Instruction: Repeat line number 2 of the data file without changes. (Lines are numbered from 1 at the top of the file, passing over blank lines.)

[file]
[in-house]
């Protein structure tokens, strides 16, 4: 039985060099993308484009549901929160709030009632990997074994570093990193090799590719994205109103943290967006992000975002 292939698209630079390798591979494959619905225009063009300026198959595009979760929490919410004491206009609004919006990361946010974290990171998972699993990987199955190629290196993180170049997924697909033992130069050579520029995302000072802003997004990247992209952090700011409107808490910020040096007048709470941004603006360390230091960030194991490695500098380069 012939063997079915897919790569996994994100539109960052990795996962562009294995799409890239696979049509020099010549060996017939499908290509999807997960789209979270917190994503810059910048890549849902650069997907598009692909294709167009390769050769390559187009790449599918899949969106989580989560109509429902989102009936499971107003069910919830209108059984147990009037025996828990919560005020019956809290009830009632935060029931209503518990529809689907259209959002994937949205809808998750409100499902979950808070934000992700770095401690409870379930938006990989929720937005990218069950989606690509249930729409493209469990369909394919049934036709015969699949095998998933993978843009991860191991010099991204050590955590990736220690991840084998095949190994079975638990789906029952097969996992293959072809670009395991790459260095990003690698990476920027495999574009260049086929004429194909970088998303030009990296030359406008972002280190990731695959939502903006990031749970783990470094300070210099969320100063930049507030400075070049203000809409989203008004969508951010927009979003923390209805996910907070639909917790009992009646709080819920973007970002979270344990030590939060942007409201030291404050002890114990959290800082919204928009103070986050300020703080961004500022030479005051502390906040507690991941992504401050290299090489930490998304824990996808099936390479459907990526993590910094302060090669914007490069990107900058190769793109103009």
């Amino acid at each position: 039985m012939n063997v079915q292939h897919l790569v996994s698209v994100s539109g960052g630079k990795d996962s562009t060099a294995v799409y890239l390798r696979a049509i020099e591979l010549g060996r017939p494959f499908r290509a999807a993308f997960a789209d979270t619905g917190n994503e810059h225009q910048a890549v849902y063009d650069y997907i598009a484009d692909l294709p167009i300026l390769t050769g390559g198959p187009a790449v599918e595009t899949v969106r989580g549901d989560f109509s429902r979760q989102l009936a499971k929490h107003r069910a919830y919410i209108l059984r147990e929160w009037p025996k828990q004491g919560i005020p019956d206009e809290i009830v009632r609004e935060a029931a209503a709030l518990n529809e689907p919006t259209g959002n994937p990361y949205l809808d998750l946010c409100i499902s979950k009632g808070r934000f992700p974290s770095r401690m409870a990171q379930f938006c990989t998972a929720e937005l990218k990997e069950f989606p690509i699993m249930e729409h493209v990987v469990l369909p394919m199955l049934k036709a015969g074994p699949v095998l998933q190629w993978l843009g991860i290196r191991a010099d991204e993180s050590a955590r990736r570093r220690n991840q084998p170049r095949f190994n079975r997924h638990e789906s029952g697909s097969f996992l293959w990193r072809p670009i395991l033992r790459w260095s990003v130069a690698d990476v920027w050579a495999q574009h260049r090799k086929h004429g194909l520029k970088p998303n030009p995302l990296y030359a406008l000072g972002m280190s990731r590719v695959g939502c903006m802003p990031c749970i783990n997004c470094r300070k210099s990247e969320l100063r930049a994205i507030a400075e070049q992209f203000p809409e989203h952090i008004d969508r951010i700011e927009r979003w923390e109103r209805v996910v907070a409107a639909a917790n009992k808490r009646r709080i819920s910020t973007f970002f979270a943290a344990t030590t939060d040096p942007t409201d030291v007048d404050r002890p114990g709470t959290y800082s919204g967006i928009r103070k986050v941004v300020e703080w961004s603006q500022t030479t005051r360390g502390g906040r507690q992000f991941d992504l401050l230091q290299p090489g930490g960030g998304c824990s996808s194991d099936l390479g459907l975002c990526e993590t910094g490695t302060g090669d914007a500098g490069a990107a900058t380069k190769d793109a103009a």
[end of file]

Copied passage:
């Protein structure tokens, strides 16, 4: 039985060099993308484009549901929160709030009632990997074994570093990193090799590719994205109103943290967006992000975002 292939698209630079390798591979494959619905225009063009300026198959595009979760929490919410004491206009609004919006990361946010974290990171998972699993990987199955190629290196993180170049997924697909033992130069050579520029995302000072802003997004990247992209952090700011409107808490910020040096007048709470941004603006360390230091960030194991490695500098380069 012939063997079915897919790569996994994100539109960052990795996962562009294995799409890239696979049509020099010549060996017939499908290509999807997960789209979270917190994503810059910048890549849902650069997907598009692909294709167009390769050769390559187009790449599918899949969106989580989560109509429902989102009936499971107003069910919830209108059984147990009037025996828990919560005020019956809290009830009632935060029931209503518990529809689907259209959002994937949205809808998750409100499902979950808070934000992700770095401690409870379930938006990989929720937005990218069950989606690509249930729409493209469990369909394919049934036709015969699949095998998933993978843009991860191991010099991204050590955590990736220690991840084998095949190994079975638990789906029952097969996992293959072809670009395991790459260095990003690698990476920027495999574009260049086929004429194909970088998303030009990296030359406008972002280190990731695959939502903006990031749970783990470094300070210099969320100063930049507030400075070049203000809409989203008004969508951010927009979003923390209805996910907070639909917790009992009646709080819920973007970002979270344990030590939060942007409201030291404050002890114990959290800082919204928009103070986050300020703080961004500022030479005051502390906040507690991941992504401050290299090489930490998304824990996808099936390479459907990526993590910094302060090669914007490069990107900058190769793109103009």